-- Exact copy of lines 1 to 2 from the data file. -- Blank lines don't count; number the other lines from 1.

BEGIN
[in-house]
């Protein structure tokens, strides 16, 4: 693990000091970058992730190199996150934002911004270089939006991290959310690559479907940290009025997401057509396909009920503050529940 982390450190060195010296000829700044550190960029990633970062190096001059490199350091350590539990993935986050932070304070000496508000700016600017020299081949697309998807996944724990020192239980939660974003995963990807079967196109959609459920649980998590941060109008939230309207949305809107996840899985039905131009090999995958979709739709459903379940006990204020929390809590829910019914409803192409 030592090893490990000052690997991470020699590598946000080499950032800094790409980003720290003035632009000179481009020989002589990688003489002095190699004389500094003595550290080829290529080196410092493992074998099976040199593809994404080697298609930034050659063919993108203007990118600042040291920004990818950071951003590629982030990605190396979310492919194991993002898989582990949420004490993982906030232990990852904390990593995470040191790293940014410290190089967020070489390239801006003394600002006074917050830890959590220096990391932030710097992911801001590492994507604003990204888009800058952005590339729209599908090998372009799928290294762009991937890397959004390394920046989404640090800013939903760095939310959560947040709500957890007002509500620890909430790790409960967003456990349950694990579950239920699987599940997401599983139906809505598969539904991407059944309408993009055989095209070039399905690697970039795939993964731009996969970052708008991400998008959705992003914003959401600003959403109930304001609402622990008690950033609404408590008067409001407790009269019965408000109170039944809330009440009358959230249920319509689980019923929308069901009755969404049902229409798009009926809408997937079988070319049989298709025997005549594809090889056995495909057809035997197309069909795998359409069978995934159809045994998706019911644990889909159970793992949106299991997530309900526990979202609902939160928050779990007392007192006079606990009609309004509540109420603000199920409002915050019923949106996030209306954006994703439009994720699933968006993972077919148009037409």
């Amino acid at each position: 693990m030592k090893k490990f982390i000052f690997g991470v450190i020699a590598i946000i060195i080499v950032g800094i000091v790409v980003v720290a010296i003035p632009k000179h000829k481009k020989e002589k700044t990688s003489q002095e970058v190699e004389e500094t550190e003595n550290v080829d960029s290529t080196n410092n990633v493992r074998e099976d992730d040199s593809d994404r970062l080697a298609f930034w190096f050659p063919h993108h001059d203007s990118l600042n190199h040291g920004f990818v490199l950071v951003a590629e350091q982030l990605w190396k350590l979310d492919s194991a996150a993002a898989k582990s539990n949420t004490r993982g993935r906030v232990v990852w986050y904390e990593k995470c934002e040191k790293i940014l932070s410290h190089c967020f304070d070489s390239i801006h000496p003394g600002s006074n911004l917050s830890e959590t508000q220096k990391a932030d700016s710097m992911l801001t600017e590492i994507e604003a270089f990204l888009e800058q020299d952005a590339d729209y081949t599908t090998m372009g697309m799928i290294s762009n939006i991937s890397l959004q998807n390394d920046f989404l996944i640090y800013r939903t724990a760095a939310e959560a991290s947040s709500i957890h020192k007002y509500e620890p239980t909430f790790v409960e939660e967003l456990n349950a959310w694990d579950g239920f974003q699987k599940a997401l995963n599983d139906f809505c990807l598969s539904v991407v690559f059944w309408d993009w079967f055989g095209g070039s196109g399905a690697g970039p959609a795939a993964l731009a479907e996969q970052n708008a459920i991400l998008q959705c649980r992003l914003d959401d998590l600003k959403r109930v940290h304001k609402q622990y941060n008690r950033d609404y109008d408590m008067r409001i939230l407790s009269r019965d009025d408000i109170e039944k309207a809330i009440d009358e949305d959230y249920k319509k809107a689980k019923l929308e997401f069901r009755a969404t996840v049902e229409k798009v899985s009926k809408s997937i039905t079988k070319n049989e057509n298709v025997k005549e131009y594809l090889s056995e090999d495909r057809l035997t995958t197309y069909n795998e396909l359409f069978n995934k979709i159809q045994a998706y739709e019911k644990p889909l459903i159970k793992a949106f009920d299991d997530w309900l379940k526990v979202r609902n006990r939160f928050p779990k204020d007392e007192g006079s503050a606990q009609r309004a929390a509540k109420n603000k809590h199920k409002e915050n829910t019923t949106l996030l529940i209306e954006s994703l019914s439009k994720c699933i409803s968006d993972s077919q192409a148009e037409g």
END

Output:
[in-house]
């Protein structure tokens, strides 16, 4: 693990000091970058992730190199996150934002911004270089939006991290959310690559479907940290009025997401057509396909009920503050529940 982390450190060195010296000829700044550190960029990633970062190096001059490199350091350590539990993935986050932070304070000496508000700016600017020299081949697309998807996944724990020192239980939660974003995963990807079967196109959609459920649980998590941060109008939230309207949305809107996840899985039905131009090999995958979709739709459903379940006990204020929390809590829910019914409803192409 030592090893490990000052690997991470020699590598946000080499950032800094790409980003720290003035632009000179481009020989002589990688003489002095190699004389500094003595550290080829290529080196410092493992074998099976040199593809994404080697298609930034050659063919993108203007990118600042040291920004990818950071951003590629982030990605190396979310492919194991993002898989582990949420004490993982906030232990990852904390990593995470040191790293940014410290190089967020070489390239801006003394600002006074917050830890959590220096990391932030710097992911801001590492994507604003990204888009800058952005590339729209599908090998372009799928290294762009991937890397959004390394920046989404640090800013939903760095939310959560947040709500957890007002509500620890909430790790409960967003456990349950694990579950239920699987599940997401599983139906809505598969539904991407059944309408993009055989095209070039399905690697970039795939993964731009996969970052708008991400998008959705992003914003959401600003959403109930304001609402622990008690950033609404408590008067409001407790009269019965408000109170039944809330009440009358959230249920319509689980019923929308069901009755969404049902229409798009009926809408997937079988070319049989298709025997005549594809090889056995495909057809035997197309069909795998359409069978995934159809045994998706019911644990889909159970793992949106299991997530309900526990979202609902939160928050779990007392007192006079606990009609309004509540109420603000199920409002915050019923949106996030209306954006994703439009994720699933968006993972077919148009037409």